This book is a wonderful example of showing rather than telling a story involving deep emotions. It’s a message book, yes, but it’s also a compelling story that’s hard to put down.

billkonigsberg.com
ireadya.com
scholastic.com

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Disclosure: I am an Amazon Affiliate, and will earn a small percentage if you order a book on Amazon after clicking through from my site.

Disclaimer: I am a professional librarian, but the views expressed are solely my own, and in no way represent the official views of my employer or of any committee or group of which I am part.

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Review of Elatsoe, by Darcie Little Badger

Wednesday, January 6th, 2021

Elatsoe

by Darcie Little Badger
illustrated by Rovina Cai

Levine Querido, 2020. 360 pages.
Review written November 9, 2020, from a library book
Starred Review
2020 Cybils Finalist: Young Adult Speculative Fiction
2020 Sonderbooks Stand-out:
#5 Teen Speculative Fiction

This lovely paranormal fantasy is written by a member of the Lipan Apache tribe and features a Lipan Apache teen girl. At first, I thought it was just Native Americans in the world of the story who were aware of paranormal magic, as the title character has her own ghost dog. But it quickly became apparent that this is a world where magic is taken for granted. Ellie’s best friend is a descendant of Oberon who can conjure will-o’-the-wisps, and his sister is in love with a vampire, or as they call it, one of the Cursed. The magic that causes vampirism is European magic, but Ellie’s family is aware of magic rooted in their ancestral lands. They tell stories of Ellie’s Six-Great Grandmother who healed the land from monsters.

As the book begins, Ellie’s cousin dies in what appears to be a car accident. But that night, he appears to her in a dream and tells her he was murdered. As it happens, the murderer he names is white, rich, and powerful. It won’t be easy to make the charge stick.

One thing I love about this book is that this is not one about children-do-dangerous-things-without-telling-their-parents. Ellie tells her whole family about her dream and they believe her and agree to work together to bring the murderer to justice and make sure that her cousin’s ghost rests. Ellie’s family has a lot to do with this struggle against evil and it’s super refreshing.

This was a wonderful book, engagingly written, and I loved the way it wove in Native American culture. But Ellie’s simply a lovable character, so this isn’t at all a niche book.

Here’s how the book begins:

Ellie bought the life-sized plastic skull at a garage sale (the goth neighbors were moving to Salem, and they could not fit an entire Halloween warehouse into their black van). After bringing the purchase home, she dug through her box of craft supplies and glued a pair of googly eyes in its shallow eye sockets.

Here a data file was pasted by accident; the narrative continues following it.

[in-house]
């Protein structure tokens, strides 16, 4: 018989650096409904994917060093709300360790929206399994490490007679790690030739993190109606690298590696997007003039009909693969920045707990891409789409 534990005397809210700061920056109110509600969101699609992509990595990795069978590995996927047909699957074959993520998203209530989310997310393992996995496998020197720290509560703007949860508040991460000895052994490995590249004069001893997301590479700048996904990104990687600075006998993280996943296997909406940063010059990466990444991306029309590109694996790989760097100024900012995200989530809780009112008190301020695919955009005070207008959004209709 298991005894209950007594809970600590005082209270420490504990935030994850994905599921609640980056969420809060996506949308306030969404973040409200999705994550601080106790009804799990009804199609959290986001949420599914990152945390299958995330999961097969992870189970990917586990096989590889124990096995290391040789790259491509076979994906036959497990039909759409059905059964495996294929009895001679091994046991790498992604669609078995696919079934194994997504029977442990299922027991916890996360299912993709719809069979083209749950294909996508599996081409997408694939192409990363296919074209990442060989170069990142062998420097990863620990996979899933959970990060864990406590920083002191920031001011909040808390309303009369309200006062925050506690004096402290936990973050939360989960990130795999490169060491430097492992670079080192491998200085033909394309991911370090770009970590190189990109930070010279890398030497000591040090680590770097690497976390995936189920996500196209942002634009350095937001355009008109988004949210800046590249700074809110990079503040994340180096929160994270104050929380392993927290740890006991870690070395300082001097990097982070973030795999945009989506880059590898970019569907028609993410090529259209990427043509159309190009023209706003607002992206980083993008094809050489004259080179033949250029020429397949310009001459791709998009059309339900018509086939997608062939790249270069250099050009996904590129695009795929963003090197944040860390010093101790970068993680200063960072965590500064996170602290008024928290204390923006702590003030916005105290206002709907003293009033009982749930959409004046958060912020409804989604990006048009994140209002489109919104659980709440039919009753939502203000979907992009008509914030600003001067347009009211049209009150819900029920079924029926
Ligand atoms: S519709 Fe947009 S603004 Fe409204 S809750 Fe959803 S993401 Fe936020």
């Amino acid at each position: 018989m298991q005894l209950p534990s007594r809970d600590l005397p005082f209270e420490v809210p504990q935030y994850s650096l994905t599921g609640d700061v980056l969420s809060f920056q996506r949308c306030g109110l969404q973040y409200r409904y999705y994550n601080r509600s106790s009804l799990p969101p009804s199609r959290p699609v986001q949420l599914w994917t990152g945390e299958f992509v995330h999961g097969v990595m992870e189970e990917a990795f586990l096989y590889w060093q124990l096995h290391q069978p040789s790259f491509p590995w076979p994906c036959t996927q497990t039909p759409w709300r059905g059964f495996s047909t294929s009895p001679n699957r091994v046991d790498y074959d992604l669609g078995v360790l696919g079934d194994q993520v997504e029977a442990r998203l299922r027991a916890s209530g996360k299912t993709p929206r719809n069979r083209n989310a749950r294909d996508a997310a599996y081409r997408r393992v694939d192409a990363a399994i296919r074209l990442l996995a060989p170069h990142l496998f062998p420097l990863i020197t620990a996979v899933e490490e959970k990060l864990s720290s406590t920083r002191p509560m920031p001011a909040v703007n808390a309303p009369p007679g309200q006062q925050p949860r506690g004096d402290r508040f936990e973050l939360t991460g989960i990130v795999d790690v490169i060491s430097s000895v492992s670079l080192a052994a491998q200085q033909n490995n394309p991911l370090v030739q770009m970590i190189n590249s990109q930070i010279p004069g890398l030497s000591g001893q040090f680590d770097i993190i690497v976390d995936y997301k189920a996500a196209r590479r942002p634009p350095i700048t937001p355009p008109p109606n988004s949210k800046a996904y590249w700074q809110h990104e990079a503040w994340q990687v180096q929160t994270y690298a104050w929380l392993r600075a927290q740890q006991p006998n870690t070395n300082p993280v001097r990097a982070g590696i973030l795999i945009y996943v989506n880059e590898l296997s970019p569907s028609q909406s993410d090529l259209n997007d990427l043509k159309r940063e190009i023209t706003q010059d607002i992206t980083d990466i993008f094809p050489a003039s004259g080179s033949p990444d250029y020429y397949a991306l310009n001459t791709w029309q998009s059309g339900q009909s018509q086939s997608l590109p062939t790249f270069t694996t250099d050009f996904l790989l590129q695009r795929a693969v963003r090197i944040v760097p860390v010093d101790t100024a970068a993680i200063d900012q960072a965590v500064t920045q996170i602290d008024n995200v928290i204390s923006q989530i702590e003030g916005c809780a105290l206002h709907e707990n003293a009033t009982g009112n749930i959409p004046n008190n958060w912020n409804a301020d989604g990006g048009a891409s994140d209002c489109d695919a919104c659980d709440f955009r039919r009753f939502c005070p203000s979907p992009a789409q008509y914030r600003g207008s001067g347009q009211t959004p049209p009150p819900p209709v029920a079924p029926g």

“I got you a new friend, Kirby!” Ellie said. “Here, boy! C’mon!” Kirby already fetched tennis balls and puppy toys. Sure, anything looked astonishing when it zipped across the room in the mouth of an invisible dog, but a floating googly skull would be extra special.

Unfortunately, the skull terrified Kirby. He wouldn’t get near it, much less touch it. Maybe it was possessed by a demonic vacuum cleaner. More likely, the skull just smelled weird. Judging by the soy candles and incense sticks at the garage sale, the neighbors enjoyed burning fragrant stuff….

Kirby had progressed a lot since his death. Ellie still wasn’t allowed to bring him on school property, but since the sixth-grade howl incident, Kirby hadn’t caused any trouble, and his cache of tricks had doubled. There were mundane ones: sit, stay, heel, play dead (literally! wink, wink!), and track scents. Moreover, the door had been opened to a bunch of marvelous supernatural powers. He just had to learn them without causing too much incidental chaos.

The illustrations at the front of each chapter add to the beauty of this book.

I’m super impressed that this is a debut novel and looking forward to more by this author.

levinequerido.com

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Disclosure: I am an Amazon Affiliate, and will earn a small percentage if you order a book on Amazon after clicking through from my site.

Disclaimer: I am a professional librarian, but the views expressed are solely my own, and in no way represent the official views of my employer or of any committee or group of which I am part.

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Review of The Beast Player, by Nahoko Uehashi

Wednesday, December 9th, 2020

The Beast Player

by Nahoko Uehashi
translated by Cathy Hirano

Godwin Books (Henry Holt and Company), 2019. 344 pages. First published in Japanese in 2009.
Review written July 8, 2020, from a library book